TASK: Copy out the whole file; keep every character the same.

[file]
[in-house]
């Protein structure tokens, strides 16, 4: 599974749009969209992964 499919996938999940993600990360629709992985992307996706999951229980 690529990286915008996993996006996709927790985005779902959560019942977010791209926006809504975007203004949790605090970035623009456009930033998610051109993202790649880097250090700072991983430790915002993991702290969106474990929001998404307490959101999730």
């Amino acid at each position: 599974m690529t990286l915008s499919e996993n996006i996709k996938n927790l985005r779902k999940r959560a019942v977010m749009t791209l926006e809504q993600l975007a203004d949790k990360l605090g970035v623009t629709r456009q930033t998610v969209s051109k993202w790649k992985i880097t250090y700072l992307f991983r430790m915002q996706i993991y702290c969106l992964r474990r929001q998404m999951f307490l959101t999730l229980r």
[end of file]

[in-house]
């Protein structure tokens, strides 16, 4: 599974749009969209992964 499919996938999940993600990360629709992985992307996706999951229980 690529990286915008996993996006996709927790985005779902959560019942977010791209926006809504975007203004949790605090970035623009456009930033998610051109993202790649880097250090700072991983430790915002993991702290969106474990929001998404307490959101999730």
């Amino acid at each position: 599974m690529t990286l915008s499919e996993n996006i996709k996938n927790l985005r779902k999940r959560a019942v977010m749009t791209l926006e809504q993600l975007a203004d949790k990360l605090g970035v623009t629709r456009q930033t998610v969209s051109k993202w790649k992985i880097t250090y700072l992307f991983r430790m915002q996706i993991y702290c969106l992964r474990r929001q998404m999951f307490l959101t999730l229980r």